Ford Motor Co posted a $2.3 billion quarterly net profit, mainly due to gains from a $10 billion debt reduction plan, and said it was on track to at least break even in 2011, sending its shares up as much as 9.7 percent.
Ford's operating loss narrowed from a year ago and was better than analysts had expected, despite poor global markets that helped push General Motors and Chrysler into bankruptcy.
Ford has not taken U.S. government emergency loans.
Referring to the overall market, Chief Executive Alan Mulally said on a conference call, We believe it is going to start to come back, led by the GDP in the United States in the third quarter and pick up a little momentum in the fourth quarter and next year, but clearly this is still a very fragile economy.
An overall and North American profit in 2011 would be the first for Ford since 2004.
In the second quarter, Ford posted a net profit of 69 cents per share compared with a net loss of $2.7 billion, or $3.89 per share, a year ago.
Excluding a net gain of $2.8 billion mainly from debt reduction, Ford's operating loss narrowed to $638 million, or a loss of 21 cents per share, from a loss of $1.4 billion, or a loss of 63 cents per share, a year ago.
Analysts, on average, had expected a loss of 50 cents per share on that basis, according to Reuters Estimates.
Revenue fell to $27.2 billion in the quarter, from $38.2 billion a year earlier. Analysts had expected $23.39 billion.
Ford said its auto business burned through $1 billion cash in the second quarter compared with $3.7 billion in the first quarter. It said it expects cash flow to improve over the remainder of 2009.
The cash burn is really being wiped off quickly, said Erich Merkle, president of auto consulting firm Autoconomy.com. They are well ahead of schedule. I think Ford returning to profitability will be sooner than most expect.
Ford cut its automotive debt by about $10 billion by using cash and stock to buy back debt in transactions completed in April, lowering annual interest expense by more than $500 million. It raised $1.6 billion through a stock offering in May, which it used mainly for a U.S. union retiree healthcare trust.
EYES ON CASH, DEBT
Ford executives have said the company has enough liquidity to complete a turnaround plan, leaving investors focused on cash preservation and debt reduction.
The automotive business ended June with $21.0 billion in cash and $26.1 billion in debt, compared with $21.3 billion in cash at the end of March and $32.1 billion in debt.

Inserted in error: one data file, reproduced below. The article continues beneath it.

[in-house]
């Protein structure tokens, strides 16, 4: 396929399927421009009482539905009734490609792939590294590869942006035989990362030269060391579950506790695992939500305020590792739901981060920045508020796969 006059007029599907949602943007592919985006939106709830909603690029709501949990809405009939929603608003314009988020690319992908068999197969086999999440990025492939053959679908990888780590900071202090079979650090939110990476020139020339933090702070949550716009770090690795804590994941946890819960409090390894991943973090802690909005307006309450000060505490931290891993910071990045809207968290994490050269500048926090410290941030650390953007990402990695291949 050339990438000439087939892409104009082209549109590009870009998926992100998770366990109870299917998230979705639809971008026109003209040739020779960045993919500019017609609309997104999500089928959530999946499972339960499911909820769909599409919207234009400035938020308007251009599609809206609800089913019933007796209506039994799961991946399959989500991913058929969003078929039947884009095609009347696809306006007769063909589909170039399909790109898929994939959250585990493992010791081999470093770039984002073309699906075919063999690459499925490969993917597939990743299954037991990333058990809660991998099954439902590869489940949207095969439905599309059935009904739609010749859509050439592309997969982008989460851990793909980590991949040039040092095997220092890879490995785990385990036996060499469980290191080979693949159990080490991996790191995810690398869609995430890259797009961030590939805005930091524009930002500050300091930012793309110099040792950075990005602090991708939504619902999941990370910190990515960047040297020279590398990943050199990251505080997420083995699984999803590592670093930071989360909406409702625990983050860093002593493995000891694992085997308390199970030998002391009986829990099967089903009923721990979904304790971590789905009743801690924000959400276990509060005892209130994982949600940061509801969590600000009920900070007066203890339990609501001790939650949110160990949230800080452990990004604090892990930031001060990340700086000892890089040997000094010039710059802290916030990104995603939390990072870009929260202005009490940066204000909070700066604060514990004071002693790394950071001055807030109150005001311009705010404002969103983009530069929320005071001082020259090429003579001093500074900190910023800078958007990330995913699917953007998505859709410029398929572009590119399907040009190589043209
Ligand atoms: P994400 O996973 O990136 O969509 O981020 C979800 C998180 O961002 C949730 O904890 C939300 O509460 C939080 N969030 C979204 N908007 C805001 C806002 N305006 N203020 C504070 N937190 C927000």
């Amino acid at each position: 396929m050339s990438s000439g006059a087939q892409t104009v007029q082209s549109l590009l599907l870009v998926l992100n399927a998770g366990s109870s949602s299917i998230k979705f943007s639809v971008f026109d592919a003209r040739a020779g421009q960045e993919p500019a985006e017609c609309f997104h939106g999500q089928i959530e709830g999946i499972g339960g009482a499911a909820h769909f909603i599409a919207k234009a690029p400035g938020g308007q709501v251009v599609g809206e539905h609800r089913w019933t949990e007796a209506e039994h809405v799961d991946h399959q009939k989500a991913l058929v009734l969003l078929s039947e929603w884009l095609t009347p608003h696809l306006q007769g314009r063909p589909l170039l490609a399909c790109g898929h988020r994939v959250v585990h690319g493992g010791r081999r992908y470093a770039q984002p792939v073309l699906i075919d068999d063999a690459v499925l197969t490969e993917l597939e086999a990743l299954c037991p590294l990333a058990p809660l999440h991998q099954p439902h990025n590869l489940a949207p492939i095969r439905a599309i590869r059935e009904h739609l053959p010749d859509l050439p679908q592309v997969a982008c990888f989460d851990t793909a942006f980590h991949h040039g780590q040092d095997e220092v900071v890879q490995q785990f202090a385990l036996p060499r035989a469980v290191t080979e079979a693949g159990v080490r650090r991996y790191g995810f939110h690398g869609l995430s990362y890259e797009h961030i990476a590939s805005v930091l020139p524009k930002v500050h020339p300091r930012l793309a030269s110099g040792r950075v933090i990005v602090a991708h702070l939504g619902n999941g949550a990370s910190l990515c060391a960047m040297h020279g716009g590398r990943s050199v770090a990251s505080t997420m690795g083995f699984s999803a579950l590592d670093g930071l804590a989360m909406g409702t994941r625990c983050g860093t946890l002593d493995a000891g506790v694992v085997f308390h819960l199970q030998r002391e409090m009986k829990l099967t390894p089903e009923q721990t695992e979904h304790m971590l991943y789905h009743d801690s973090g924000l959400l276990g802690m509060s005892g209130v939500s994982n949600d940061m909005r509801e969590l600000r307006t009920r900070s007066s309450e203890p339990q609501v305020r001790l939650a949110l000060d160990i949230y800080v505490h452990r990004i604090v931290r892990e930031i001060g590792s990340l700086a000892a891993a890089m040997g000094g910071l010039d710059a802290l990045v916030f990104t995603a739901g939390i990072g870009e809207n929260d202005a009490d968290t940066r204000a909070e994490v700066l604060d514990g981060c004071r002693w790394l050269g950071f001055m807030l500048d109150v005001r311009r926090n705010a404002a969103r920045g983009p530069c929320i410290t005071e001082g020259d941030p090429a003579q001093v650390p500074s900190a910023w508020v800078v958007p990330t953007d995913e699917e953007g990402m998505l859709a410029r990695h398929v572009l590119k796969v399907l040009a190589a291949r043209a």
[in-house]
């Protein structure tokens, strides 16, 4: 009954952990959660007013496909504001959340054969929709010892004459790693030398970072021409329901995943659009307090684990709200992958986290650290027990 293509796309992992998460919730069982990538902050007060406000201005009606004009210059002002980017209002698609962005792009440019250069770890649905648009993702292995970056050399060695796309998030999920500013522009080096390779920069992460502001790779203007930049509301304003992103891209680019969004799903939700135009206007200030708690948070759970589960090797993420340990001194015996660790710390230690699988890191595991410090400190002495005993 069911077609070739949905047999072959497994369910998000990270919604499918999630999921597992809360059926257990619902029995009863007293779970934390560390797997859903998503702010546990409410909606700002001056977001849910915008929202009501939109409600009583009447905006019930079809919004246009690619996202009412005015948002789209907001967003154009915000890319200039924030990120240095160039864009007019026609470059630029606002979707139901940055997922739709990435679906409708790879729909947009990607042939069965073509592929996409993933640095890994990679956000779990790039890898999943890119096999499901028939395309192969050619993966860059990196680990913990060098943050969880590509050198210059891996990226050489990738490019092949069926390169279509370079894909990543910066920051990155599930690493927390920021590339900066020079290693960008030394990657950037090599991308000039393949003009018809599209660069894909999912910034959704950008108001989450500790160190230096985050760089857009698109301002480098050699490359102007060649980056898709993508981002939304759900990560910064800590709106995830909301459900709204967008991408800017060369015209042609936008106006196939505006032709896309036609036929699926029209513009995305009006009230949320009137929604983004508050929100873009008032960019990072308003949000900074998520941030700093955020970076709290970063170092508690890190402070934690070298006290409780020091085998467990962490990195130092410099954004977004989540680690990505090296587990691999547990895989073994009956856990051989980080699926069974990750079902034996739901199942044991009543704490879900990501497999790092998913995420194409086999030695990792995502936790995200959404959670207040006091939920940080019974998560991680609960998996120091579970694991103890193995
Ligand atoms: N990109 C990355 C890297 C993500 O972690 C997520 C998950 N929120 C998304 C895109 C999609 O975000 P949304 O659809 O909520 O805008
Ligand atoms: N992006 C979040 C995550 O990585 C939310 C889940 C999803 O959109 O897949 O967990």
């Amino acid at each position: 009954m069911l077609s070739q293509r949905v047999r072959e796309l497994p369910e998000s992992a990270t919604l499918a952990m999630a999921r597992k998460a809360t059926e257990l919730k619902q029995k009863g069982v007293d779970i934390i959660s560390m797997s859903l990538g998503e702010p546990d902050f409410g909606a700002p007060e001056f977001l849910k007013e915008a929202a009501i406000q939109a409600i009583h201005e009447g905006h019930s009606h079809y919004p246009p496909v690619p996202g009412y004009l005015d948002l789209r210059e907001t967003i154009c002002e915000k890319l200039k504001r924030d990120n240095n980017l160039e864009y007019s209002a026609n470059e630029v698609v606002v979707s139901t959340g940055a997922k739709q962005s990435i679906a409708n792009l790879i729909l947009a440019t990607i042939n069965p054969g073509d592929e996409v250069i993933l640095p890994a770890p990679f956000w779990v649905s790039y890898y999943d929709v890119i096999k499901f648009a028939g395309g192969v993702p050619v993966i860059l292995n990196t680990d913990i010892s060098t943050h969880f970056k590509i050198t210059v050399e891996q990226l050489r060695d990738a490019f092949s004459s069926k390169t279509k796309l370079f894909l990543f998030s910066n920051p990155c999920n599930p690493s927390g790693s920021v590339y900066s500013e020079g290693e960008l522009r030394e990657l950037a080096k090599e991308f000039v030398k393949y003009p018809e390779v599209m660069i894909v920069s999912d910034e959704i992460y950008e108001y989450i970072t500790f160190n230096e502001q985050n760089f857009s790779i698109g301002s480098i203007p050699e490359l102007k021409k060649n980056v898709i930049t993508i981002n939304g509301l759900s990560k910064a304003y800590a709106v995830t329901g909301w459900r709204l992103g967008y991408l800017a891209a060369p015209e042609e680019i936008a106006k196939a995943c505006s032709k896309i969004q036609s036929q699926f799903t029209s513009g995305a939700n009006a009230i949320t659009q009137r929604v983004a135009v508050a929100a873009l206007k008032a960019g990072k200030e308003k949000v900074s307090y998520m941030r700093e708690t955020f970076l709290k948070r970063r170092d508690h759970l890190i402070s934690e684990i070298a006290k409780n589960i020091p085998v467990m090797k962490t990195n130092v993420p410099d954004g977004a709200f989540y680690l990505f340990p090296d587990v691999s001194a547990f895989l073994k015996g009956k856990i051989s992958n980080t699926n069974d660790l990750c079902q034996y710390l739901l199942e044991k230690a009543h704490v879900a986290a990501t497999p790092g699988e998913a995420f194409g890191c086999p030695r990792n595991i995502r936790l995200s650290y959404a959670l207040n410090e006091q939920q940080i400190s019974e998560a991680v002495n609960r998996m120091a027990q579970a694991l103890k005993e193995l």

Ford borrowed $23 billion in 2006, secured by most of its remaining assets including its Blue Oval logo, to support its restructuring and now carries a heavier debt load than post-bankruptcy GM and Chrysler.
Bank of America Merrill Lynch analyst John Murphy wrote in a note on Thursday that borrowing in 2006 and debt recapitalization in 2009 had positioned Ford's balance sheet relatively well.
Mulally has recognized what was right at Ford and leveraged it, putting Ford in a strong position relative to its competition, Murphy wrote.
Ford had total losses of $30 billion from 2006 through 2008, including a company record of $14.7 billion last year, and reported a $1.43 billion loss in 2009's first quarter.
Based in Dearborn, Michigan, Ford has been navigating a U.S. downturn now in its fourth year, with industry sales at their worst levels in three decades.
Ford's U.S. sales fell about 33 percent in the first half of 2009, the best among the six top-selling automakers.
Ford expects U.S. auto industry sales of 10.5 million to 11 million vehicles in 2009, including medium and heavy duty trucks. Ford's planning assumptions for 2010 call for U.S. industry sales of 12.5 million vehicles next year.
The company is restructuring to be profitable in a smaller U.S. auto market and to meet expected increased preference for cars over SUVs and pickup trucks.
About 1,000 hourly employees accepted buyouts or early retirement in Ford's latest offer, leaving the company with about 47,000 hourly workers. Ford had said it is comfortable with that number.
The company is in talks with the United Auto Workers Union on other issues to give it labor cost parity with competitors.
Ford has sold several its Aston Martin, Jaguar and Land Rover brands to raise cash and focus operations. It is also entertaining offers for its Swedish brand Volvo, which would leave it with its Ford, Lincoln and Mercury brands.
Ford Credit, the company's financing arm, reported net income of $413 million in the quarter compared with a net loss of $1.4 billion a year ago.
Ford shares were up 49 cents or 7.68 percent at $6.87 on Thursday on the New York Stock Exchange. (Reporting by David Bailey and Soyoung Kim; Editing by Gerald E. McCormick, Maureen Bavdek and Matthew Lewis)